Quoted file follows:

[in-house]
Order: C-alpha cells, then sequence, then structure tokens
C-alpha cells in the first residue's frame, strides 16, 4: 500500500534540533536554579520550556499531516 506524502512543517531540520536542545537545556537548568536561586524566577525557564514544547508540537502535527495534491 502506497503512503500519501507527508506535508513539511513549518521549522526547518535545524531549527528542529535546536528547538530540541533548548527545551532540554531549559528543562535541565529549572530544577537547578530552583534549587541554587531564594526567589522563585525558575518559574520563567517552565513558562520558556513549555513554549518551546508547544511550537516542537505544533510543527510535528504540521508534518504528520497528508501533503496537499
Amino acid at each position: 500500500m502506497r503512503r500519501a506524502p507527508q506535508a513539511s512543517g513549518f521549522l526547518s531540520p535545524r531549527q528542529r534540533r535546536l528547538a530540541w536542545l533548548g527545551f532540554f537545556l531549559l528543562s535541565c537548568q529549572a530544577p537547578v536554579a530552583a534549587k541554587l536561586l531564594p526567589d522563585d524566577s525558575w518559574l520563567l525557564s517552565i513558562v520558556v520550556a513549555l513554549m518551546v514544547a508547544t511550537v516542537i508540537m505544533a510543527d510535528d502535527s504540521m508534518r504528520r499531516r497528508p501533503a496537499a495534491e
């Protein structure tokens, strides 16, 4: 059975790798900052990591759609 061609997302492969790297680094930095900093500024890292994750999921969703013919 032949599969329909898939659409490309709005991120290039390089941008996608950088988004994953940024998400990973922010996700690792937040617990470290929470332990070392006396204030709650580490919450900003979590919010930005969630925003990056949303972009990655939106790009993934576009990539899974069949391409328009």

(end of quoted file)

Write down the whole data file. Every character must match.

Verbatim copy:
[in-house]
Order: C-alpha cells, then sequence, then structure tokens
C-alpha cells in the first residue's frame, strides 16, 4: 500500500534540533536554579520550556499531516 506524502512543517531540520536542545537545556537548568536561586524566577525557564514544547508540537502535527495534491 502506497503512503500519501507527508506535508513539511513549518521549522526547518535545524531549527528542529535546536528547538530540541533548548527545551532540554531549559528543562535541565529549572530544577537547578530552583534549587541554587531564594526567589522563585525558575518559574520563567517552565513558562520558556513549555513554549518551546508547544511550537516542537505544533510543527510535528504540521508534518504528520497528508501533503496537499
Amino acid at each position: 500500500m502506497r503512503r500519501a506524502p507527508q506535508a513539511s512543517g513549518f521549522l526547518s531540520p535545524r531549527q528542529r534540533r535546536l528547538a530540541w536542545l533548548g527545551f532540554f537545556l531549559l528543562s535541565c537548568q529549572a530544577p537547578v536554579a530552583a534549587k541554587l536561586l531564594p526567589d522563585d524566577s525558575w518559574l520563567l525557564s517552565i513558562v520558556v520550556a513549555l513554549m518551546v514544547a508547544t511550537v516542537i508540537m505544533a510543527d510535528d502535527s504540521m508534518r504528520r499531516r497528508p501533503a496537499a495534491e
């Protein structure tokens, strides 16, 4: 059975790798900052990591759609 061609997302492969790297680094930095900093500024890292994750999921969703013919 032949599969329909898939659409490309709005991120290039390089941008996608950088988004994953940024998400990973922010996700690792937040617990470290929470332990070392006396204030709650580490919450900003979590919010930005969630925003990056949303972009990655939106790009993934576009990539899974069949391409328009």